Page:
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Access the TiDB Cluster in Kubernetes

This document describes how to access the TiDB cluster in Kubernetes.

  • To access the TiDB cluster within a Kubernetes cluster, use the TiDB service domain name ${cluster_name}-tidb.${namespace}.

  • To access the TiDB cluster outside a Kubernetes cluster, expose the TiDB service port by editing the spec.tidb.service field configuration in the TidbCluster CR.

    spec:
        ...
        tidb:
        service:
          type: NodePort
          # externalTrafficPolicy: Cluster
          # annotations:
          #   cloud.google.com/load-balancer-type: Internal

Note:

The default authentication plugin of MySQL 8.0 is updated from mysql_native_password to caching_sha2_password. Therefore, if you use MySQL client from MySQL 8.0 to access the TiDB service (TiDB version < v4.0.7), and if the user account has a password, you need to explicitly specify the --default-auth=mysql_native_password parameter.

NodePort

If there is no LoadBalancer, expose the TiDB service port in the following two modes of NodePort:

  • externalTrafficPolicy=Cluster: All machines in the Kubernetes cluster assign a NodePort to TiDB Pod, which is the default mode.

    When using the Cluster mode, you can access the TiDB service by using the IP address of any machine plus the same port. If there is no TiDB Pod on the machine, the corresponding request is forwarded to the machine with a TiDB Pod.

    Note:

    In this mode, the request's source IP obtained by the TiDB server is the node IP, not the real client's source IP. Therefore, the access control based on the client's source IP is not available in this mode.

  • externalTrafficPolicy=Local: Only those machines that run TiDB assign NodePort to TiDB Pod so that you can access local TiDB instances.

    When you use the Local mode, it is recommended to enable the StableScheduling feature of tidb-scheduler. tidb-scheduler tries to schedule the newly added TiDB instances to the existing machines during the upgrade process. With such scheduling, client outside the Kubernetes cluster does not need to upgrade configuration after TiDB is restarted.

View the IP/PORT exposed in NodePort mode

To view the Node Port assigned by Service, run the following commands to obtain the Service object of TiDB:

kubectl -n ${namespace} get svc ${cluster_name}-tidb -ojsonpath="{.spec.ports[?(@.name=='mysql-client')].nodePort}{'\n'}"

To check you can access TiDB services by using the IP of what nodes, see the following two cases:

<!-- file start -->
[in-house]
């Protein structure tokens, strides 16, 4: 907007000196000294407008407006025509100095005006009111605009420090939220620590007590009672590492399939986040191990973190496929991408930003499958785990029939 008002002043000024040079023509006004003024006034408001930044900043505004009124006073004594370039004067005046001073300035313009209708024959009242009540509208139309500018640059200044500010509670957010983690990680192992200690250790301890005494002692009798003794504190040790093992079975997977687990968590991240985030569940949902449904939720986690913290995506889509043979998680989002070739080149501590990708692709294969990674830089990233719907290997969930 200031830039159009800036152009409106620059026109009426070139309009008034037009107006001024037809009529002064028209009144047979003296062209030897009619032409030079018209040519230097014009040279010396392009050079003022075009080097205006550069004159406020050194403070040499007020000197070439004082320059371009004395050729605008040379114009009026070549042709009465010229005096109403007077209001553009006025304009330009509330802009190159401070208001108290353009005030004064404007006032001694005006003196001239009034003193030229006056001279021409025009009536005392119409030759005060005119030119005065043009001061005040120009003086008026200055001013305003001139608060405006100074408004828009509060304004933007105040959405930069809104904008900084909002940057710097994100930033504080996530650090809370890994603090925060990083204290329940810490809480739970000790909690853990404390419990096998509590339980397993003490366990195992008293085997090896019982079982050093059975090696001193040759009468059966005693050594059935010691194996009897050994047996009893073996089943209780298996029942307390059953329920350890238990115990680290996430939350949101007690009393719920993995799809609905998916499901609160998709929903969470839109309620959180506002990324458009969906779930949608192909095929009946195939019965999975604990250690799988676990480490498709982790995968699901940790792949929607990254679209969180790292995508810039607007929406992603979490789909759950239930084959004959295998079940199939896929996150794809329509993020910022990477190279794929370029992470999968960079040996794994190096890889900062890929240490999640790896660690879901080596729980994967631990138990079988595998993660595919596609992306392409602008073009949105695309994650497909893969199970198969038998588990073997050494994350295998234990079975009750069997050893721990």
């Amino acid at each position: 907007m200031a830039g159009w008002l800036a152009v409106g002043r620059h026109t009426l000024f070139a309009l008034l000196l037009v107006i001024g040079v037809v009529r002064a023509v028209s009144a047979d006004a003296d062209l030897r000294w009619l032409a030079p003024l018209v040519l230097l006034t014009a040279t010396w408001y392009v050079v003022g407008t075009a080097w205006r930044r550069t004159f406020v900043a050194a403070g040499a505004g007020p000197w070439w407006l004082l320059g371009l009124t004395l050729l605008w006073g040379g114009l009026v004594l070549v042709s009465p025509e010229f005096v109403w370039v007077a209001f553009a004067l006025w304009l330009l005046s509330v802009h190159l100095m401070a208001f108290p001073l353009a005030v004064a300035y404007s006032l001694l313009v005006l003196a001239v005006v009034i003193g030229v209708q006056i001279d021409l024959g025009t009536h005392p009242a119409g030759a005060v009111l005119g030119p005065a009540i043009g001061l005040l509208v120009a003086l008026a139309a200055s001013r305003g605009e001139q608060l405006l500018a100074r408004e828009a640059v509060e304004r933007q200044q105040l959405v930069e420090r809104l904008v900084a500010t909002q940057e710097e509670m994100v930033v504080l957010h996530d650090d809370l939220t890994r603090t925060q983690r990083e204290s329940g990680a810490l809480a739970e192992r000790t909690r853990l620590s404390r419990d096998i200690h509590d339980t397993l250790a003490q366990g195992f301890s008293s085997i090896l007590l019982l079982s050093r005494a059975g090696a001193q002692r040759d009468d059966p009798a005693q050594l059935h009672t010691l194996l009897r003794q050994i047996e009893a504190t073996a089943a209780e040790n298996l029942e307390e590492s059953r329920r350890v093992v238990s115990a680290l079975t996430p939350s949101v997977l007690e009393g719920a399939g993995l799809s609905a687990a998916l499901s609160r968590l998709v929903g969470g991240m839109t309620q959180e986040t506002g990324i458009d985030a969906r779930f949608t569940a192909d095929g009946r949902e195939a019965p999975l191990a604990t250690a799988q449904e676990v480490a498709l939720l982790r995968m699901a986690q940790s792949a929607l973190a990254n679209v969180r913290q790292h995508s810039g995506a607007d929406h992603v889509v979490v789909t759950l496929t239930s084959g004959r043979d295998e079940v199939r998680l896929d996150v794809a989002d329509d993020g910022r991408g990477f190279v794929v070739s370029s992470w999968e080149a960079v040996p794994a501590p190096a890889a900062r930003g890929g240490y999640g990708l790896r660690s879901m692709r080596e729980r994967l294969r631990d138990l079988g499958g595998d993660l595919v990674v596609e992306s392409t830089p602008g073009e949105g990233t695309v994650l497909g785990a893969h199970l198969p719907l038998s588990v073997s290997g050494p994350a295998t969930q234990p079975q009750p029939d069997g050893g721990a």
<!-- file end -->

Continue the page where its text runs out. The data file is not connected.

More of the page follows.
• When externalTrafficPolicy is configured as Cluster, you can use the IP of any node to access TiDB services.

  • When externalTrafficPolicy is configured as Local, use the following commands to get the nodes where the TiDB instance of a specified cluster is located:

    kubectl -n ${namespace} get pods -l "app.kubernetes.io/component=tidb,app.kubernetes.io/instance=${cluster_name}" -ojsonpath="{range .items[*]}{.spec.nodeName}{'\n'}{end}"

LoadBalancer

If Kubernetes is run in an environment with LoadBalancer, such as GCP/AWS platform, it is recommended to use the LoadBalancer feature of these cloud platforms by setting tidb.service.type=LoadBalancer.

See Kubernetes Service Documentation to know more about the features of Service and what LoadBalancer in the cloud platform supports.

Gracefully upgrade the TiDB cluster

When you perform a rolling update to the TiDB cluster, Kubernetes sends a TERM signal to the TiDB server before it stops the TiDB pod. When the TiDB server receives the TERM signal, it tries to wait for all connections to close. After 15 seconds, the TiDB server forcibly closes all the connections and exits the process.

Starting from v1.1.2, TiDB Operator supports gracefully upgrading the TiDB cluster. You can enable this feature by configuring the following items:

  • spec.tidb.terminationGracePeriodSeconds: The longest tolerable duration to delete the old TiDB Pod during the rolling upgrade. If this duration is exceeded, the TiDB Pod will be deleted forcibly.
  • spec.tidb.lifecycle: Sets the preStop hook for the TiDB Pod, which is the operation executed before the TiDB server stops.
apiVersion: pingcap.com/v1alpha1
kind: TidbCluster
metadata:
  name: basic
spec:
  version: v4.0.7
  pvReclaimPolicy: Retain
  discovery: {}
  pd:
    baseImage: pingcap/pd
    replicas: 1
    requests:
      storage: "1Gi"
    config: {}
  tikv:
    baseImage: pingcap/tikv
    replicas: 1
    requests:
      storage: "1Gi"
    config: {}
  tidb:
    baseImage: pingcap/tidb
    replicas: 1
    service:
      type: ClusterIP
    config: {}
    terminationGracePeriodSeconds: 60
    lifecycle:
      preStop:
        exec:
          command:
          - /bin/sh
          - -c
          - "sleep 10 && kill -QUIT 1"

The YAML file above:

  • Sets the longest tolerable duration to delete the TiDB Pod to 60 seconds. If the client does not close the connections after 60 seconds, these connections will be closed forcibly. You can adjust the value according to your needs.
  • Sets the value of preStop hook to sleep 10 && kill -QUIT 1. Here PID 1 refers to the PID of the TiDB server process in the TiDB Pod. When the TiDB server process receives the signal, it exits only after all the connections are closed by the client.

When Kubernetes deletes the TiDB Pod, it also removes the TiDB node from the service endpoints. This is to ensure that the new connection is not established to this TiDB node. However, because this process is asynchronous, you can make the system sleep for a few seconds before you send the kill signal, which makes sure that the TiDB node is removed from the endpoints.